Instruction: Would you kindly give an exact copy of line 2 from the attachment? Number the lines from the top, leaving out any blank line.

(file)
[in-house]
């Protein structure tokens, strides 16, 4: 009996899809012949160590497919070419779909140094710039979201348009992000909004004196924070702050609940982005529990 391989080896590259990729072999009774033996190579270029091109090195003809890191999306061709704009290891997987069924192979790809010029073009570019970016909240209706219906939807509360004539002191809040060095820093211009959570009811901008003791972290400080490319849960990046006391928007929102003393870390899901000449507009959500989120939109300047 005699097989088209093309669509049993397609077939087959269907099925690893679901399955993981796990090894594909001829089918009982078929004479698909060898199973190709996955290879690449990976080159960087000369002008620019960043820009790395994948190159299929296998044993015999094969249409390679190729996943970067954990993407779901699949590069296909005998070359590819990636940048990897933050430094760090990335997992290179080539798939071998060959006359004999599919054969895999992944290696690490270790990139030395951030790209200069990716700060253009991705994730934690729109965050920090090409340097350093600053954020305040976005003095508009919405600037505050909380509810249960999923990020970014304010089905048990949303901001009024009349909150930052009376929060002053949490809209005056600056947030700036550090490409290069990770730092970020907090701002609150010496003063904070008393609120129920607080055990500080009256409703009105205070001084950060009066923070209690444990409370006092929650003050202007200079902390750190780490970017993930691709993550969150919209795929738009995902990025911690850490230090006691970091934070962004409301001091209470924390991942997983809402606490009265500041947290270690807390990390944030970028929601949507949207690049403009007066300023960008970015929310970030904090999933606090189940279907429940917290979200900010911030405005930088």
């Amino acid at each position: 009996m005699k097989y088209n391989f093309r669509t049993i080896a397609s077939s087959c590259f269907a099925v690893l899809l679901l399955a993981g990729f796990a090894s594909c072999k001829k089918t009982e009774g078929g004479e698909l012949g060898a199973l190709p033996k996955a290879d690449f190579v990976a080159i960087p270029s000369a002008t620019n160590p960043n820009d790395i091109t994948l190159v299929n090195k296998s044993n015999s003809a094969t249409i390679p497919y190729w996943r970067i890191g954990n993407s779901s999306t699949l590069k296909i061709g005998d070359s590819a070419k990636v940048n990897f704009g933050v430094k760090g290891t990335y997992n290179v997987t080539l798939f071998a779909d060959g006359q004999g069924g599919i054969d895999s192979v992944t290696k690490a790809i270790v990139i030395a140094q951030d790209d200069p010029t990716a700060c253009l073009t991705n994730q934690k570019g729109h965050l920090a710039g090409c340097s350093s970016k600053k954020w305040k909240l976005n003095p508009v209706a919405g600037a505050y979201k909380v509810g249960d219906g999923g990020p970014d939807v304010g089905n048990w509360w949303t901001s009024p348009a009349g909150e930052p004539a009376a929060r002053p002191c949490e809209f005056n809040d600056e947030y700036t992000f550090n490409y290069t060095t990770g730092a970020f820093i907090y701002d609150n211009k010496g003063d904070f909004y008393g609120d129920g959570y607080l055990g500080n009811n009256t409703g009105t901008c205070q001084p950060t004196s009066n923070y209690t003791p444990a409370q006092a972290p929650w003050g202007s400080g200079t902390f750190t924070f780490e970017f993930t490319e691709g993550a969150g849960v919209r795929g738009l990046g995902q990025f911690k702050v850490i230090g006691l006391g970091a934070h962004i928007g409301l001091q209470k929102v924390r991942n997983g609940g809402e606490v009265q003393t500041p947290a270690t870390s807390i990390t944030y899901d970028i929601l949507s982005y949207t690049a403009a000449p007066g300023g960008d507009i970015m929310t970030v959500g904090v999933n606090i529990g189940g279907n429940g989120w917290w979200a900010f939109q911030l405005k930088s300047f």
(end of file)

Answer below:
């Protein structure tokens, strides 16, 4: 009996899809012949160590497919070419779909140094710039979201348009992000909004004196924070702050609940982005529990 391989080896590259990729072999009774033996190579270029091109090195003809890191999306061709704009290891997987069924192979790809010029073009570019970016909240209706219906939807509360004539002191809040060095820093211009959570009811901008003791972290400080490319849960990046006391928007929102003393870390899901000449507009959500989120939109300047 005699097989088209093309669509049993397609077939087959269907099925690893679901399955993981796990090894594909001829089918009982078929004479698909060898199973190709996955290879690449990976080159960087000369002008620019960043820009790395994948190159299929296998044993015999094969249409390679190729996943970067954990993407779901699949590069296909005998070359590819990636940048990897933050430094760090990335997992290179080539798939071998060959006359004999599919054969895999992944290696690490270790990139030395951030790209200069990716700060253009991705994730934690729109965050920090090409340097350093600053954020305040976005003095508009919405600037505050909380509810249960999923990020970014304010089905048990949303901001009024009349909150930052009376929060002053949490809209005056600056947030700036550090490409290069990770730092970020907090701002609150010496003063904070008393609120129920607080055990500080009256409703009105205070001084950060009066923070209690444990409370006092929650003050202007200079902390750190780490970017993930691709993550969150919209795929738009995902990025911690850490230090006691970091934070962004409301001091209470924390991942997983809402606490009265500041947290270690807390990390944030970028929601949507949207690049403009007066300023960008970015929310970030904090999933606090189940279907429940917290979200900010911030405005930088």